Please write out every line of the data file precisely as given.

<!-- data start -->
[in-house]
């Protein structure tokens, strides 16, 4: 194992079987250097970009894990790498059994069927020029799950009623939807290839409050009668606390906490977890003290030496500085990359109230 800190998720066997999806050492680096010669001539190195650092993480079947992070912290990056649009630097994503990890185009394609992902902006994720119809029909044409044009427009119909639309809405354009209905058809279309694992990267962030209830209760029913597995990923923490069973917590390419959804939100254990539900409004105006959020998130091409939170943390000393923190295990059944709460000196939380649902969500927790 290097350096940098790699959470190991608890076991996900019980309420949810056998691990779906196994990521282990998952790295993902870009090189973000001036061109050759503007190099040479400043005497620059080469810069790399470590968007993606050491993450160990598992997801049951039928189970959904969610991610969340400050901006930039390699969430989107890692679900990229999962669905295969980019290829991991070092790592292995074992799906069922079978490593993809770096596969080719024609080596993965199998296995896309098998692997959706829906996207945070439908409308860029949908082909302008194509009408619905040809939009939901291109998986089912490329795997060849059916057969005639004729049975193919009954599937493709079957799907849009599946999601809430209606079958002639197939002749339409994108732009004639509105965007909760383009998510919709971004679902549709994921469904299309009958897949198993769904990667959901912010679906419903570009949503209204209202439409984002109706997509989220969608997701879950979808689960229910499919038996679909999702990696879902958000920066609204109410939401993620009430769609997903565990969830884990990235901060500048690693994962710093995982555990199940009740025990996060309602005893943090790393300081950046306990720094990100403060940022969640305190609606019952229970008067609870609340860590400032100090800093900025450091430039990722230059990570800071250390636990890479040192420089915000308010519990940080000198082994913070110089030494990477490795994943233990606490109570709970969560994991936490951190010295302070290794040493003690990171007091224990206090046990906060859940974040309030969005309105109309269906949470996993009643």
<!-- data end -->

[in-house]
């Protein structure tokens, strides 16, 4: 194992079987250097970009894990790498059994069927020029799950009623939807290839409050009668606390906490977890003290030496500085990359109230 800190998720066997999806050492680096010669001539190195650092993480079947992070912290990056649009630097994503990890185009394609992902902006994720119809029909044409044009427009119909639309809405354009209905058809279309694992990267962030209830209760029913597995990923923490069973917590390419959804939100254990539900409004105006959020998130091409939170943390000393923190295990059944709460000196939380649902969500927790 290097350096940098790699959470190991608890076991996900019980309420949810056998691990779906196994990521282990998952790295993902870009090189973000001036061109050759503007190099040479400043005497620059080469810069790399470590968007993606050491993450160990598992997801049951039928189970959904969610991610969340400050901006930039390699969430989107890692679900990229999962669905295969980019290829991991070092790592292995074992799906069922079978490593993809770096596969080719024609080596993965199998296995896309098998692997959706829906996207945070439908409308860029949908082909302008194509009408619905040809939009939901291109998986089912490329795997060849059916057969005639004729049975193919009954599937493709079957799907849009599946999601809430209606079958002639197939002749339409994108732009004639509105965007909760383009998510919709971004679902549709994921469904299309009958897949198993769904990667959901912010679906419903570009949503209204209202439409984002109706997509989220969608997701879950979808689960229910499919038996679909999702990696879902958000920066609204109410939401993620009430769609997903565990969830884990990235901060500048690693994962710093995982555990199940009740025990996060309602005893943090790393300081950046306990720094990100403060940022969640305190609606019952229970008067609870609340860590400032100090800093900025450091430039990722230059990570800071250390636990890479040192420089915000308010519990940080000198082994913070110089030494990477490795994943233990606490109570709970969560994991936490951190010295302070290794040493003690990171007091224990206090046990906060859940974040309030969005309105109309269906949470996993009643």